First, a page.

When the Good Go Bad

Written by: Sam Jones

Have you ever seen the show Designated Survivor? If you haven’t, here’s a quick premise: During the State of the Union, a cabinet member is chosen as the “Designated Survivor” for the worst-case scenario. As you may have an idea, Tom Kirkman, the US Housing and Urban Development Secretary, is chosen as the “Designated Survivor,” and the worst-case scenario ends up happening: The Capitol is blown up, the entire Congress, President, Vice President, and other top leaders die in the terrorist attack. Now it is left up to Tom Kirkman to rebuild the country and find those responsible.

The show went on for three seasons before getting canceled. Over those three seasons, Kirkman is seen as this morally upright individual who always does the right thing, no matter the political implications. You love him and think, “I wish we had more leaders like him!” Now, this show has been over since 2019, but I’ll still say SPOILER ALERT: At the end of season three, you begin to see this example of a leader with upstanding morals let the power take hold, and he begins his descent into becoming just like all the other politicians—power-hungry and corrupt.

What does this show, and Tom Kirkman have to do with compliance? It’s a reminder that just because you have someone in charge of compliance, it doesn’t mean they are immune to breaking the law, whether on purpose or not. We recently saw a clear example of this from the DOJ at the beginning of June.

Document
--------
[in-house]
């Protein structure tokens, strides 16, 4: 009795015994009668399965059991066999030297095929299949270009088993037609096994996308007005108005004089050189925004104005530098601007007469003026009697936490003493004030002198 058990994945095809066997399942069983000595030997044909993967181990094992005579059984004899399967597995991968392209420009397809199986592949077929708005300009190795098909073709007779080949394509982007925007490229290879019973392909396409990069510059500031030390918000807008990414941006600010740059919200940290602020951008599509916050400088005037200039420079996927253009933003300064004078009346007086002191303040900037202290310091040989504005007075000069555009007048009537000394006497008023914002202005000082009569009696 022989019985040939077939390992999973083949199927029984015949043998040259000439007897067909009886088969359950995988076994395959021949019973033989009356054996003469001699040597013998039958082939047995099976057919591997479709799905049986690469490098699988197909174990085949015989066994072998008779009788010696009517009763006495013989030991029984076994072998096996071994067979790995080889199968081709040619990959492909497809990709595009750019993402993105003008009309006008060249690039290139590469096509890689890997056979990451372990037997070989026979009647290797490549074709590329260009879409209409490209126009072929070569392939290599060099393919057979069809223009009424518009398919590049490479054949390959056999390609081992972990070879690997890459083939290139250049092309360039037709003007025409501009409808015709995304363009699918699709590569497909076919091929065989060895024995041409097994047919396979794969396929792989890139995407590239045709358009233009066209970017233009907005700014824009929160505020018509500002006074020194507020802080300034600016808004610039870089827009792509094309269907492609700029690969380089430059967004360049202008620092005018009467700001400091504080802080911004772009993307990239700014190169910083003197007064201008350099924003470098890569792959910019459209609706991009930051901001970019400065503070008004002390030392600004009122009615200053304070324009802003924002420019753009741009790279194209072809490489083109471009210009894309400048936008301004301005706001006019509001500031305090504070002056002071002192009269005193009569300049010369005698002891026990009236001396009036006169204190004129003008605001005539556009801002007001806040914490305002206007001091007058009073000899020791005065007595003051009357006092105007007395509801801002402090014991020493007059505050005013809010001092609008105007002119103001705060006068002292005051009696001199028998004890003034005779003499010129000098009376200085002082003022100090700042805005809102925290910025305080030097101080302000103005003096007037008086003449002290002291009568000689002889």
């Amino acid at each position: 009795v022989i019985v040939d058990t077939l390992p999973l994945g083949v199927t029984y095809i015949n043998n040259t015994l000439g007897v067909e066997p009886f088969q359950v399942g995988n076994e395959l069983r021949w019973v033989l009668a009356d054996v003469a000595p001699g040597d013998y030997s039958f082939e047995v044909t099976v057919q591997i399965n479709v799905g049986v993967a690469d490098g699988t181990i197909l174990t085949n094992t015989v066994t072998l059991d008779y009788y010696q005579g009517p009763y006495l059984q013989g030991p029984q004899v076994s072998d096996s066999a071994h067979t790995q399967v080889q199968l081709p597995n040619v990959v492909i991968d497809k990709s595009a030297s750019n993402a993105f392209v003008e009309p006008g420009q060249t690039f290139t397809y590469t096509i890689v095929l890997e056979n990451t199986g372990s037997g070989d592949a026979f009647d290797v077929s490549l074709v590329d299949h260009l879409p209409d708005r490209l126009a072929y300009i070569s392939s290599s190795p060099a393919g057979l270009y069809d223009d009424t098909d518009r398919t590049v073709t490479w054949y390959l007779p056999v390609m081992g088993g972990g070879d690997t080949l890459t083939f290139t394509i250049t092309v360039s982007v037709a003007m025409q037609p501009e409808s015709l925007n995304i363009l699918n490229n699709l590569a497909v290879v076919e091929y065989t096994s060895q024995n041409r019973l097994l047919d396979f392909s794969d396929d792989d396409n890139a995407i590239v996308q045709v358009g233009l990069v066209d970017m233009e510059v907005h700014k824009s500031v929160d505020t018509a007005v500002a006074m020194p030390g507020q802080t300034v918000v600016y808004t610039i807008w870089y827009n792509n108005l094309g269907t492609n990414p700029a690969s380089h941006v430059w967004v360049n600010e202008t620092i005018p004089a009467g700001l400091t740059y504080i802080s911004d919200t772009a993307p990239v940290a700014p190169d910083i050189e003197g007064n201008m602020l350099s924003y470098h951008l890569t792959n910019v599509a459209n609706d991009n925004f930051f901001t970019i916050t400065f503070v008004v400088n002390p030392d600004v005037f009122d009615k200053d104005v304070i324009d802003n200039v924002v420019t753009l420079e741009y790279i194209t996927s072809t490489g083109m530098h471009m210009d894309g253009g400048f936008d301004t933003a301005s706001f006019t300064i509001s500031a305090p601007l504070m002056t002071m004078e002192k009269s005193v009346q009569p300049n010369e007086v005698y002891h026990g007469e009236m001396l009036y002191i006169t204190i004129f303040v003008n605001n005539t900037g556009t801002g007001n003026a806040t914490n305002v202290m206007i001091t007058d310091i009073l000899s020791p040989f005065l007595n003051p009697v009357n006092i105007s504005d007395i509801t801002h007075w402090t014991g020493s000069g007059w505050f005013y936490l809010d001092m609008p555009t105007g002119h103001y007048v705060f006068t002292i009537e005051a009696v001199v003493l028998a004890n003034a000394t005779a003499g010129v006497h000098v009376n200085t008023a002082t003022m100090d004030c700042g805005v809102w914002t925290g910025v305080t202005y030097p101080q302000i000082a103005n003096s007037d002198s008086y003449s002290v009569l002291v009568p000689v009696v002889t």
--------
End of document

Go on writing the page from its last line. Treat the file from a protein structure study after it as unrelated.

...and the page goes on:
Steven King, the Chief Compliance Officer for the pharmacy holding company, fraudulently billed Medicare for over $50 million for dispensing lidocaine and diabetic testing supplies that Medicare beneficiaries did not need or want. A1C Holdings LLC, which had pharmacies in multiple states, was operated by King and the co-conspirators. To achieve their goal, A1C would secure prescriptions and refills for these pharmacies, even though it was medically unnecessary, violating Medicare and pharmacy benefit manager rules.

King and others would enroll brick and mortar retail locations for their mail processes to evade rigorous oversight. They would ship refills for medications with high reimbursement, all doing so without patient consent while moving these patients among their pharmacies without their knowledge as well. The group ensured Medicare was billed for these profitable medications and supplies. As the press release said, “As chief compliance officer, King was in a unique position to prevent and report the fraudulent scheme, but he used his position to defraud Medicare instead.” He was convicted of conspiracy to commit health care fraud and wire fraud and now faces a maximum penalty of 20 years in prison.

It is important to put the right person as the head of your compliance program in your organization. But it is also important to make sure compliance is part of the organization-wide culture so that everyone can be in check and power or knowledge doesn’t lie in the hands of one individual. It doesn’t mean that corruption will happen if you don’t, but you are taking away more temptations. Pick the right people, build a team to support them, but also keep them in compliance as well. This will help make sure your team is doing the right thing, the right way, at the right time.

Most business leaders get frustrated when employees don’t do the right thing.  You shouldn’t have to convince people to do what is right.  MCA builds a compliance program and a culture where employees do the right thing, the right way, at the right time so you can focus on taking care of the people you serve.

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Midwest Compliance Associates

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